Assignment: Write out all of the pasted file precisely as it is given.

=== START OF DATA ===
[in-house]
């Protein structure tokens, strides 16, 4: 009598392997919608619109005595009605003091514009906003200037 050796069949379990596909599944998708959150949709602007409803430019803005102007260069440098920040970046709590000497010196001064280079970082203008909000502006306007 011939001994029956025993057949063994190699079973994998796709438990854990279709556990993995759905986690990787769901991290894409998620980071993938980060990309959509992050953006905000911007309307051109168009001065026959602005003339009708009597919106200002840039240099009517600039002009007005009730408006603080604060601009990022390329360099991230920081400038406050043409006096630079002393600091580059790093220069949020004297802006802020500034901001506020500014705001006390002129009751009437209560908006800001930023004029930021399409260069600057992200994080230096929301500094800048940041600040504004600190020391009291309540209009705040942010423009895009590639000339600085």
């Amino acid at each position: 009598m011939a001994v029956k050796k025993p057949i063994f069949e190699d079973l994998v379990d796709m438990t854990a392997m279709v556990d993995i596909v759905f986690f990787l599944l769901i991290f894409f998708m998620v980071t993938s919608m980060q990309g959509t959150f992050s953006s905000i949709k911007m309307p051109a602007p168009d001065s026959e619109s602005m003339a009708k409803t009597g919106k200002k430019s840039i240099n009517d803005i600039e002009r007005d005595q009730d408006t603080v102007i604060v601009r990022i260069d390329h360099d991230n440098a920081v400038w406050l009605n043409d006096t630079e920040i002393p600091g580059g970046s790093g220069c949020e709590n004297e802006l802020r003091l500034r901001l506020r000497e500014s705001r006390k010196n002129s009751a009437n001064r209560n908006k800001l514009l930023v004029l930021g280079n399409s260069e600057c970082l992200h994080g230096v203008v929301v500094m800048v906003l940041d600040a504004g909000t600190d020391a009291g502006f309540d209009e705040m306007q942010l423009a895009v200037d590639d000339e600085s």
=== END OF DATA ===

[in-house]
């Protein structure tokens, strides 16, 4: 009598392997919608619109005595009605003091514009906003200037 050796069949379990596909599944998708959150949709602007409803430019803005102007260069440098920040970046709590000497010196001064280079970082203008909000502006306007 011939001994029956025993057949063994190699079973994998796709438990854990279709556990993995759905986690990787769901991290894409998620980071993938980060990309959509992050953006905000911007309307051109168009001065026959602005003339009708009597919106200002840039240099009517600039002009007005009730408006603080604060601009990022390329360099991230920081400038406050043409006096630079002393600091580059790093220069949020004297802006802020500034901001506020500014705001006390002129009751009437209560908006800001930023004029930021399409260069600057992200994080230096929301500094800048940041600040504004600190020391009291309540209009705040942010423009895009590639000339600085």
């Amino acid at each position: 009598m011939a001994v029956k050796k025993p057949i063994f069949e190699d079973l994998v379990d796709m438990t854990a392997m279709v556990d993995i596909v759905f986690f990787l599944l769901i991290f894409f998708m998620v980071t993938s919608m980060q990309g959509t959150f992050s953006s905000i949709k911007m309307p051109a602007p168009d001065s026959e619109s602005m003339a009708k409803t009597g919106k200002k430019s840039i240099n009517d803005i600039e002009r007005d005595q009730d408006t603080v102007i604060v601009r990022i260069d390329h360099d991230n440098a920081v400038w406050l009605n043409d006096t630079e920040i002393p600091g580059g970046s790093g220069c949020e709590n004297e802006l802020r003091l500034r901001l506020r000497e500014s705001r006390k010196n002129s009751a009437n001064r209560n908006k800001l514009l930023v004029l930021g280079n399409s260069e600057c970082l992200h994080g230096v203008v929301v500094m800048v906003l940041d600040a504004g909000t600190d020391a009291g502006f309540d209009e705040m306007q942010l423009a895009v200037d590639d000339e600085s």